22 July 2013
Despite battling against each other over the past week for the title of ‘world junior squash champion’, the world’s leading teenagers competing in theWSF World Junior Championships in Poland are unequivocally united behind the sport’s bid to join the Olympic Games programme in 2020.
“It would be a dream come true,” said Nour El Sherbini, the 17-year-old Egyptian who made squash history on Sunday by becoming the first player to win the world junior title for a third time.
“There are still seven years left, but I hope I will be at the top of my game by then and will have a chance to show that at the Olympics,” added the remarkable youngster who is already ranked 11 in the world.
More than 160 players from a record 37 nations have been competing in the 2013 championships at the spectacular new 19-court Hasta La Vista Club in Wroclaw – the event’s first staging in Poland.
The championships have already ensured their place in squash history: The top eight seeds in the men’s event hailed from seven different nations and four separate continents – with 16-year-old Diego Elias the event’s first ever representative from Peru.
Elias went on to reach the quarter-finals, where he was joined by Abdulla Mohd Al Tamimi from Qatar and Yousif Nizar Saleh from Kuwait – all three marking firsts for their countries in the last eight round. Al Tamimi achieved further notable success for Qatar by making the last four.
Without a gold medal in the Games since 2004, Egypt laid a powerful claim on a first Squash Olympic Games gold medal in 2020 by winning both the men’s and women’s world junior titles in Poland.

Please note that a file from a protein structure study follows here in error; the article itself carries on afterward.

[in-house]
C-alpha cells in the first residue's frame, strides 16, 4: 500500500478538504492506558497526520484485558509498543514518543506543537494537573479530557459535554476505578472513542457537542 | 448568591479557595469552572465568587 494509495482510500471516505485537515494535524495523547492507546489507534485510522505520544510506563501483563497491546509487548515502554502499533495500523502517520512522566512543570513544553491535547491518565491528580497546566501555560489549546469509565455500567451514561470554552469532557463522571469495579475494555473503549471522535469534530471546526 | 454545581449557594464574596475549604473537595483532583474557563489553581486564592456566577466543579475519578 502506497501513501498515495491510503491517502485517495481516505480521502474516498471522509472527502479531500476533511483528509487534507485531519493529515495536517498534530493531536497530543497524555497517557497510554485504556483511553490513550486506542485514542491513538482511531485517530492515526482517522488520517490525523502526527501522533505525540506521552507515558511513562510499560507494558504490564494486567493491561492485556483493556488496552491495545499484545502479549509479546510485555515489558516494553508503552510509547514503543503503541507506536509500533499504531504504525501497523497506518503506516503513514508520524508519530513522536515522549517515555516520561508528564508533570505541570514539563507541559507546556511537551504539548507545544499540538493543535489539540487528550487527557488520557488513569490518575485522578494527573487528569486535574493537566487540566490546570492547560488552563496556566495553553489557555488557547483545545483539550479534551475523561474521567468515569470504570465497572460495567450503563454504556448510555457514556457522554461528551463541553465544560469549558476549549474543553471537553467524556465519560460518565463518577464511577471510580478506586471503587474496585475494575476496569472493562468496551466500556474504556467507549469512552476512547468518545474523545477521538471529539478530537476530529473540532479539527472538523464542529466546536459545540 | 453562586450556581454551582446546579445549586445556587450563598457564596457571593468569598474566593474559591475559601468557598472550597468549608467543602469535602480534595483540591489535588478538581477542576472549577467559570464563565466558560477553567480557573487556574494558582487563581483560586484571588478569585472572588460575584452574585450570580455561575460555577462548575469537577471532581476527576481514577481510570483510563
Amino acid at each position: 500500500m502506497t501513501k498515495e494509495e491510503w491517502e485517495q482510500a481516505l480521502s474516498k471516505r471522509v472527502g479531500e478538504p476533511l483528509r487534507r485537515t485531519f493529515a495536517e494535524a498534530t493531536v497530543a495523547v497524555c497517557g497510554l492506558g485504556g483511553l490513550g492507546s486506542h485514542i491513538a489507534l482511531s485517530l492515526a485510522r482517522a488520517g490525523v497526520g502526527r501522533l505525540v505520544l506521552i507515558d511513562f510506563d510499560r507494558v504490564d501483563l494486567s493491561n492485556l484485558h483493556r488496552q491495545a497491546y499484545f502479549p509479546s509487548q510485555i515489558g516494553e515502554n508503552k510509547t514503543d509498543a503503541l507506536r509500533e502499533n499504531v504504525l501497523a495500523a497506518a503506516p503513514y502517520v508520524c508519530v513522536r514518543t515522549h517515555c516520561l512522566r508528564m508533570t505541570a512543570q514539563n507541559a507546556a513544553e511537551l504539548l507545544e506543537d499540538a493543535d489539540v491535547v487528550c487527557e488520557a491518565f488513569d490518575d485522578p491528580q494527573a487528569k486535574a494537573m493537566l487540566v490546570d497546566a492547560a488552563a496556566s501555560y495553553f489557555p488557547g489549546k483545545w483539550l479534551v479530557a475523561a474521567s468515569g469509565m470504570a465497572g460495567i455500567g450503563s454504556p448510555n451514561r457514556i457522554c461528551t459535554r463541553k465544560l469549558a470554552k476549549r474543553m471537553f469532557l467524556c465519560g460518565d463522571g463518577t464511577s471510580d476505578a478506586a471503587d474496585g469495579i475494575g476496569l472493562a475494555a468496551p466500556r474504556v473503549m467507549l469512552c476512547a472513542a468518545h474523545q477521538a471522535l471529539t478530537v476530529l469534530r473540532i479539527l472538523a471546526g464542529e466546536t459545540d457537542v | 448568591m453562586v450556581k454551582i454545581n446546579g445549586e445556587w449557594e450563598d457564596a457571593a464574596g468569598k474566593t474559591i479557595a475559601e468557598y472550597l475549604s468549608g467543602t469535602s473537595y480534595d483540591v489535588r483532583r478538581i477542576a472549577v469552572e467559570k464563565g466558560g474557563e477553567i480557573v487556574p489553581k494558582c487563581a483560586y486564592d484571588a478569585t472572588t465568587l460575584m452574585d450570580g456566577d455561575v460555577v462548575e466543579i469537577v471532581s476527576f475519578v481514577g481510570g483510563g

After the players joined together for a picture (see below) to show their united support for the sport’s 2020 Olympic Games bid – all of whom would be at their peak in 2020 – several spoke out to endorse the Squash campaign.
“Peru has never won an Olympic Gold medal and I want to be the first!” said Diego Elias. “There are many courts in Peru and for players to see squash in the Olympic Games will be great for them.”
Qatari Abdulla Mohd Al Tamimi added: “Everybody dreams to play in the Olympics. If we are given a place I will be at my best age in 2020, so it would be wonderful.
“In Qatar, being in the Olympics will bring more people to squash, and everywhere else as well. Squash will get even bigger I am certain.”
Salma Hany Ibrahim, a 16-year-old Egyptian who reached the women’s quarter-finals, said: “It’s a huge thing to play an Olympic sport. It would really mean a lot to get squash into the Olympics.”
England outsider Lyell Fuller, a 17-year-old who became the only unseeded player to make the quarter-finals, added: “It’s my dream to play in the Olympics.”
For use of above image, please credit SquashPics.com